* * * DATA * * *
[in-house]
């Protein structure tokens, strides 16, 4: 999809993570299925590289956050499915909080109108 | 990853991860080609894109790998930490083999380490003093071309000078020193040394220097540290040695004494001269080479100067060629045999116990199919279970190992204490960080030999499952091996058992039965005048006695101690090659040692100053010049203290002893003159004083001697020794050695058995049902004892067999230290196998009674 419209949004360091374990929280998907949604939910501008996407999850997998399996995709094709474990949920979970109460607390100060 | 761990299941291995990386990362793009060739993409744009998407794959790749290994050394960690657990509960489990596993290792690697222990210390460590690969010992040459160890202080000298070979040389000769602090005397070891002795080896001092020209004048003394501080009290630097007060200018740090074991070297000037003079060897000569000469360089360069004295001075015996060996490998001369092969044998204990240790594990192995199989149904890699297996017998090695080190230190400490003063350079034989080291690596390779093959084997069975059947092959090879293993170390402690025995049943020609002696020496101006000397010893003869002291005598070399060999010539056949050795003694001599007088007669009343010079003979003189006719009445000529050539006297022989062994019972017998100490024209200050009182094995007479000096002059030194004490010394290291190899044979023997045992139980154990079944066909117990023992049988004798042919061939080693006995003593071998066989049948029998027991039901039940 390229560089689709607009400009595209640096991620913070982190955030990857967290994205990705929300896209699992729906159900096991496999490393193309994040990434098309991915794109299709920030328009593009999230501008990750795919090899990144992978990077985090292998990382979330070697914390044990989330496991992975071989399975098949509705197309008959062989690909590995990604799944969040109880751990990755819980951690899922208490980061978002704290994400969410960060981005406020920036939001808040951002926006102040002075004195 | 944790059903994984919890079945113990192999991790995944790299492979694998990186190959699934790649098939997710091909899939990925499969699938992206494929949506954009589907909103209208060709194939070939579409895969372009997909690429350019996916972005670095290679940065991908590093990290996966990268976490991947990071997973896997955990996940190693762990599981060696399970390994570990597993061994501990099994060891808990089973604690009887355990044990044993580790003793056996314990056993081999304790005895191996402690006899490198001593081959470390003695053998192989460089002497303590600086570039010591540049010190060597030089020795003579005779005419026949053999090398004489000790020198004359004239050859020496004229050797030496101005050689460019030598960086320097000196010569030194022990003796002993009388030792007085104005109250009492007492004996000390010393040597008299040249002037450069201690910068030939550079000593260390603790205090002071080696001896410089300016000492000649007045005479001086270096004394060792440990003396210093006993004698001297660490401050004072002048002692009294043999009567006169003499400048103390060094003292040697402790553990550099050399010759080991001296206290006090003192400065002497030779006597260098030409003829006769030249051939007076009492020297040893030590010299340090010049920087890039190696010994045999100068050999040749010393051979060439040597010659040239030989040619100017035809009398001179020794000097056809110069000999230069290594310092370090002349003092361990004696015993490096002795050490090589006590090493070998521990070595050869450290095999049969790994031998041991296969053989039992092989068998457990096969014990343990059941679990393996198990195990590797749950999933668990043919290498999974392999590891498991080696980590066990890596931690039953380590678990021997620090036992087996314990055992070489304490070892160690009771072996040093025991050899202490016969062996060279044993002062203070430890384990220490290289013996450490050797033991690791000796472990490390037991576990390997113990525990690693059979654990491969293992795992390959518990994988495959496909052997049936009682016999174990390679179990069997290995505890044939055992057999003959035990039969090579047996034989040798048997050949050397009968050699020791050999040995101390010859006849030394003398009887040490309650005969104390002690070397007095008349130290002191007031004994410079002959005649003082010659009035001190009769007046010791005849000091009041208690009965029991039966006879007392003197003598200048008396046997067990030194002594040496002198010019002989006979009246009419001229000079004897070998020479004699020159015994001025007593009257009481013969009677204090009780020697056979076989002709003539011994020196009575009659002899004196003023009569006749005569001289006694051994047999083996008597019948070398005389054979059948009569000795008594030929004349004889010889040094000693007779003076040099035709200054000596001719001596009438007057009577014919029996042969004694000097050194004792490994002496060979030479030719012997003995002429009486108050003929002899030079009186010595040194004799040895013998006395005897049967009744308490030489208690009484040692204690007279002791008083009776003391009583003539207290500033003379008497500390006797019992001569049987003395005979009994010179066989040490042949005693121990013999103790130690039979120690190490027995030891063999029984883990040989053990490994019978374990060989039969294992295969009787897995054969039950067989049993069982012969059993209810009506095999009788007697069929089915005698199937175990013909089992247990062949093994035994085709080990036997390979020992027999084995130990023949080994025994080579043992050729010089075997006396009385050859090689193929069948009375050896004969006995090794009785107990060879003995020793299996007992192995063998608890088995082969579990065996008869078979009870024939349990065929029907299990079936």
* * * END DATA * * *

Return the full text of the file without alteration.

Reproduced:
[in-house]
């Protein structure tokens, strides 16, 4: 999809993570299925590289956050499915909080109108 | 990853991860080609894109790998930490083999380490003093071309000078020193040394220097540290040695004494001269080479100067060629045999116990199919279970190992204490960080030999499952091996058992039965005048006695101690090659040692100053010049203290002893003159004083001697020794050695058995049902004892067999230290196998009674 419209949004360091374990929280998907949604939910501008996407999850997998399996995709094709474990949920979970109460607390100060 | 761990299941291995990386990362793009060739993409744009998407794959790749290994050394960690657990509960489990596993290792690697222990210390460590690969010992040459160890202080000298070979040389000769602090005397070891002795080896001092020209004048003394501080009290630097007060200018740090074991070297000037003079060897000569000469360089360069004295001075015996060996490998001369092969044998204990240790594990192995199989149904890699297996017998090695080190230190400490003063350079034989080291690596390779093959084997069975059947092959090879293993170390402690025995049943020609002696020496101006000397010893003869002291005598070399060999010539056949050795003694001599007088007669009343010079003979003189006719009445000529050539006297022989062994019972017998100490024209200050009182094995007479000096002059030194004490010394290291190899044979023997045992139980154990079944066909117990023992049988004798042919061939080693006995003593071998066989049948029998027991039901039940 390229560089689709607009400009595209640096991620913070982190955030990857967290994205990705929300896209699992729906159900096991496999490393193309994040990434098309991915794109299709920030328009593009999230501008990750795919090899990144992978990077985090292998990382979330070697914390044990989330496991992975071989399975098949509705197309008959062989690909590995990604799944969040109880751990990755819980951690899922208490980061978002704290994400969410960060981005406020920036939001808040951002926006102040002075004195 | 944790059903994984919890079945113990192999991790995944790299492979694998990186190959699934790649098939997710091909899939990925499969699938992206494929949506954009589907909103209208060709194939070939579409895969372009997909690429350019996916972005670095290679940065991908590093990290996966990268976490991947990071997973896997955990996940190693762990599981060696399970390994570990597993061994501990099994060891808990089973604690009887355990044990044993580790003793056996314990056993081999304790005895191996402690006899490198001593081959470390003695053998192989460089002497303590600086570039010591540049010190060597030089020795003579005779005419026949053999090398004489000790020198004359004239050859020496004229050797030496101005050689460019030598960086320097000196010569030194022990003796002993009388030792007085104005109250009492007492004996000390010393040597008299040249002037450069201690910068030939550079000593260390603790205090002071080696001896410089300016000492000649007045005479001086270096004394060792440990003396210093006993004698001297660490401050004072002048002692009294043999009567006169003499400048103390060094003292040697402790553990550099050399010759080991001296206290006090003192400065002497030779006597260098030409003829006769030249051939007076009492020297040893030590010299340090010049920087890039190696010994045999100068050999040749010393051979060439040597010659040239030989040619100017035809009398001179020794000097056809110069000999230069290594310092370090002349003092361990004696015993490096002795050490090589006590090493070998521990070595050869450290095999049969790994031998041991296969053989039992092989068998457990096969014990343990059941679990393996198990195990590797749950999933668990043919290498999974392999590891498991080696980590066990890596931690039953380590678990021997620090036992087996314990055992070489304490070892160690009771072996040093025991050899202490016969062996060279044993002062203070430890384990220490290289013996450490050797033991690791000796472990490390037991576990390997113990525990690693059979654990491969293992795992390959518990994988495959496909052997049936009682016999174990390679179990069997290995505890044939055992057999003959035990039969090579047996034989040798048997050949050397009968050699020791050999040995101390010859006849030394003398009887040490309650005969104390002690070397007095008349130290002191007031004994410079002959005649003082010659009035001190009769007046010791005849000091009041208690009965029991039966006879007392003197003598200048008396046997067990030194002594040496002198010019002989006979009246009419001229000079004897070998020479004699020159015994001025007593009257009481013969009677204090009780020697056979076989002709003539011994020196009575009659002899004196003023009569006749005569001289006694051994047999083996008597019948070398005389054979059948009569000795008594030929004349004889010889040094000693007779003076040099035709200054000596001719001596009438007057009577014919029996042969004694000097050194004792490994002496060979030479030719012997003995002429009486108050003929002899030079009186010595040194004799040895013998006395005897049967009744308490030489208690009484040692204690007279002791008083009776003391009583003539207290500033003379008497500390006797019992001569049987003395005979009994010179066989040490042949005693121990013999103790130690039979120690190490027995030891063999029984883990040989053990490994019978374990060989039969294992295969009787897995054969039950067989049993069982012969059993209810009506095999009788007697069929089915005698199937175990013909089992247990062949093994035994085709080990036997390979020992027999084995130990023949080994025994080579043992050729010089075997006396009385050859090689193929069948009375050896004969006995090794009785107990060879003995020793299996007992192995063998608890088995082969579990065996008869078979009870024939349990065929029907299990079936």